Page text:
Monday Sep 29 2008
Doolittle, Brown address bailout, the meltdown
By: Gus Thomson, Journal Staff Writer
GOP congressman helps vote down rescue; nominee Brown wants tight conditions attached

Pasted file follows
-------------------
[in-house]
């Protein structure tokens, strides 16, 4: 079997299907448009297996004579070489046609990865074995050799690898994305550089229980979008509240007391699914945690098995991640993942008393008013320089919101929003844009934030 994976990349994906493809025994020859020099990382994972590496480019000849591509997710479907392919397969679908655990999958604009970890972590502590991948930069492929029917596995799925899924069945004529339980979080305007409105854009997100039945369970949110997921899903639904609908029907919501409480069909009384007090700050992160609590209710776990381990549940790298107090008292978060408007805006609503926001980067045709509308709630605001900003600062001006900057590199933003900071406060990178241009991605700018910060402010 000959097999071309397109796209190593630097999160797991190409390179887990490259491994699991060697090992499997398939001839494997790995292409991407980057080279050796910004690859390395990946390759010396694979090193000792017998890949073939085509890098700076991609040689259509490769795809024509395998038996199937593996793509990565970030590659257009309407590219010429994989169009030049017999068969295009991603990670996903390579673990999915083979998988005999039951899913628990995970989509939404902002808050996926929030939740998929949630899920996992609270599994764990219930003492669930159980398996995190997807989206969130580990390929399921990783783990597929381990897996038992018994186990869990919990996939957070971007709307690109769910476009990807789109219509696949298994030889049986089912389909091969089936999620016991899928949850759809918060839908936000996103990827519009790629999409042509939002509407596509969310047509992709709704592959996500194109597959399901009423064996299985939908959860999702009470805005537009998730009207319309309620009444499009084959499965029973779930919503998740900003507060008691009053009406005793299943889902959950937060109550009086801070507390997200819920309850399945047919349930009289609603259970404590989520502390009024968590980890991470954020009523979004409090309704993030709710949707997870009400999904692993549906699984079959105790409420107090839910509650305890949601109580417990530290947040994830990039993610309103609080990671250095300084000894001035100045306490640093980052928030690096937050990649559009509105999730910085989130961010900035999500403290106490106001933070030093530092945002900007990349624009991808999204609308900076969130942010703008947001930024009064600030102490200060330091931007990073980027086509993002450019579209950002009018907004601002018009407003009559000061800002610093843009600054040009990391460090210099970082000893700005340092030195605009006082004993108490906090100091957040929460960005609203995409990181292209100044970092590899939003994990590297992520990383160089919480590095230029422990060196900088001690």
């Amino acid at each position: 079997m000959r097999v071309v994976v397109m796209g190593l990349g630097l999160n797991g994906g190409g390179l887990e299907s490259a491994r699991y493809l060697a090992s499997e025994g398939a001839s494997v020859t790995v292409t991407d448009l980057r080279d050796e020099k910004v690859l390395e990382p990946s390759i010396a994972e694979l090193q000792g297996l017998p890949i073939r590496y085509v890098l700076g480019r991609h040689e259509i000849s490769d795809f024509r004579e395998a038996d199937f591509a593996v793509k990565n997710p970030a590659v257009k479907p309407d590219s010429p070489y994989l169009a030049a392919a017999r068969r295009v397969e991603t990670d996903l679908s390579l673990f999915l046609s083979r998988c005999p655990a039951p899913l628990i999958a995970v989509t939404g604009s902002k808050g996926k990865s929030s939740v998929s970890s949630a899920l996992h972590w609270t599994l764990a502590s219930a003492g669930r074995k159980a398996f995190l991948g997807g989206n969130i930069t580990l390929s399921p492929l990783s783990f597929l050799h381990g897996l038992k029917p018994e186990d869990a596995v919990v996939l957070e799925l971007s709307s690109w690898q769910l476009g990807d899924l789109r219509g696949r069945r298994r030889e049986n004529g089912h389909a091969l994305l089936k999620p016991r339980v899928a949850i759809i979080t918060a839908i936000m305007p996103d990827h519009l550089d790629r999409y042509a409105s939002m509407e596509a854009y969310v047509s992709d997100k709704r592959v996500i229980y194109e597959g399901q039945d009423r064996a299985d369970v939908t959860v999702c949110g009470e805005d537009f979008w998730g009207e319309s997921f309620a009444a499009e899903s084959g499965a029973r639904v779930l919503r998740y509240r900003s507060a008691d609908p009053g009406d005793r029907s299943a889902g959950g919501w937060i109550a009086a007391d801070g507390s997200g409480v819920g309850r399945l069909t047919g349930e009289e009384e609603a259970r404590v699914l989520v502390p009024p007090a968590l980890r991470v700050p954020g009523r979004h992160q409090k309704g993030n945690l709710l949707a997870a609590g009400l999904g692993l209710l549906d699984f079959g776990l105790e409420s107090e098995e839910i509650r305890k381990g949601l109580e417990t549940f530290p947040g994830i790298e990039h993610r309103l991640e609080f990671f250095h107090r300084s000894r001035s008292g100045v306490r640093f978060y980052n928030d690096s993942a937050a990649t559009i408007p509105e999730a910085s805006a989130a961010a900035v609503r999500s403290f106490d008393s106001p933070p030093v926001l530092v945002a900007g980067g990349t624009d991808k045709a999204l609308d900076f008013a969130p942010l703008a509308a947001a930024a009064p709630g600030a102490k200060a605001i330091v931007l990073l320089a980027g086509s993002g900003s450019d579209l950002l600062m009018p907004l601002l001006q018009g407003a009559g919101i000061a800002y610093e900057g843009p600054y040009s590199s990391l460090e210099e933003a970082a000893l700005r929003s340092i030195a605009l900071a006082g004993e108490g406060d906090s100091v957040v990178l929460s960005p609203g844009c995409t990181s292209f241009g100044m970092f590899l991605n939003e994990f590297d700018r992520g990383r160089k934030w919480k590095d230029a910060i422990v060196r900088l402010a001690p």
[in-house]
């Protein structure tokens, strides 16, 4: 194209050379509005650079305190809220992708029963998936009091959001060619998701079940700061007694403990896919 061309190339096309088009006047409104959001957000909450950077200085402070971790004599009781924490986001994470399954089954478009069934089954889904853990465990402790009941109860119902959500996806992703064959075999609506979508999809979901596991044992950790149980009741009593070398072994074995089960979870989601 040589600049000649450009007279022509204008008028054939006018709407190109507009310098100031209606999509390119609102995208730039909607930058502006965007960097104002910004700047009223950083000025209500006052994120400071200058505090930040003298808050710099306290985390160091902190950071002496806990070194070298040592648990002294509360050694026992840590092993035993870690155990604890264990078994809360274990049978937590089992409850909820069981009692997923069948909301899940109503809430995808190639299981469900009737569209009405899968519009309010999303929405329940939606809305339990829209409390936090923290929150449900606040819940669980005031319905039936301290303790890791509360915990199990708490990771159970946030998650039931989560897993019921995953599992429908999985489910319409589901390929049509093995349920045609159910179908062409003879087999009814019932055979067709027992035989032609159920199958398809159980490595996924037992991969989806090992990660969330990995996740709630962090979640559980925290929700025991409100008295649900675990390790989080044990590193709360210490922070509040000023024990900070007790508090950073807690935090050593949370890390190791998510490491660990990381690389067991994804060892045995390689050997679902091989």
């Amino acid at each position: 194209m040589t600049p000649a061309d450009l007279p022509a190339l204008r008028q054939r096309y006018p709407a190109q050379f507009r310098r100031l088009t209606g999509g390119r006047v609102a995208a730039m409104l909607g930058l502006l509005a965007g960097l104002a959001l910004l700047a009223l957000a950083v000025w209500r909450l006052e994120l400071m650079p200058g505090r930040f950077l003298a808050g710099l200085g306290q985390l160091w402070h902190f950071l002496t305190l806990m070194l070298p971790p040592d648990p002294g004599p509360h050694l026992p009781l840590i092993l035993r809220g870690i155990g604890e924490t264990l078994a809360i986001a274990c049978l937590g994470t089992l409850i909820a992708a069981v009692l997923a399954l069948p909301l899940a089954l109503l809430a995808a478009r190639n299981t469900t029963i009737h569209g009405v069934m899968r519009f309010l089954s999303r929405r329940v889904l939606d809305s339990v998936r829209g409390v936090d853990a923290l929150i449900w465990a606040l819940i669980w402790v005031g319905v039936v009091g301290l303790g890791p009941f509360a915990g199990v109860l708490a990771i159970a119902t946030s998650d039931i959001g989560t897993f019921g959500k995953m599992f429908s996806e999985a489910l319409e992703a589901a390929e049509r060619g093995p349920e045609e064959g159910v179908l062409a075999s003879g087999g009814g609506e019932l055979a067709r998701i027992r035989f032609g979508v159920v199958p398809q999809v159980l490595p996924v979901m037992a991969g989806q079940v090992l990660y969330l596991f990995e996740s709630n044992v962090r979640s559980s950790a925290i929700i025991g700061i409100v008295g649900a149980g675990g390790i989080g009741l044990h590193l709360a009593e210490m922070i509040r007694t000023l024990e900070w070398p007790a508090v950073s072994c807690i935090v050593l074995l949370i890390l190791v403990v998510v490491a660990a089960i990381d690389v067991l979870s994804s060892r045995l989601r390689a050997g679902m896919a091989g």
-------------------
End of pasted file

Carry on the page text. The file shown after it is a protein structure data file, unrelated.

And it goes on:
U.S. Rep. John Doolittle was one of the opponents Monday of the government’s financial bailout plan, voting against a move that he said doesn’t solve the underlying problems the credit crisis evolved from. The Roseville Republican, who is leaving office in 2009 after 18 years in Congress, said that while he’s convinced the federal government must act to address the financial crisis, he was never convinced that spending $700 billion would supersede a process that could have drafted and examined legislation. Monday’s market activity and House floor action were the results of a flawed approach, he said. Charlie Brown, the Democratic Party nominee to replace Doolittle, said that he favors action supported by the president and House leaders but wants to ensure restrictions are tightened to avoid golden parachutes for finance executives and guarantees that if there are any profits from buying up corporate assets, they be returned to taxpayers. “I’m still concerned about the details, but doing nothing is not an option during this meltdown,” Brown said. “It’s a situation where we don’t want to save Wall Street. We want to save Main Street.” Brown, who said he’s feeling the financial pain from the crisis as a long-time mutual-fund investor, said that while neither Republicans nor Democrats in Congress appear to be really happy with the plan, he’s encouraged by leadership joining together to forge a potential answer to the crisis. Tom McClintock, Brown’s Republican opponent in the 4th District election for Congress was unavailable for a comment Monday. Brown said the two are scheduled to debate Thursday in Oroville, with other debates scheduled later in October for Placerville and Quincy. Doolittle said he has co-sponsored two alternatives to the rescue plan that was rejected Monday. One proposal would inject private capital into the market by encouraging investment through tax code changes – while re-forming the failed Fannie Mae and Freddie Mac financial institutions. The other proposal would protect all creditors in banks during the period of instability while also allowing the FDIC to work with banks to place meaningful values on their assets and capabilities, he said. Those options would secure the nation’s economy while minimizing the risk for taxpayers, Doolittle said in a statement released Monday. “These alternatives, at the very least, should be considered during this crisis,” Doolittle said. “I remain hopeful that the Congress will act quickly and responsibly to propose a needed solution. The Journal’s Gus Thomson can be reached at firstname.lastname@example.org.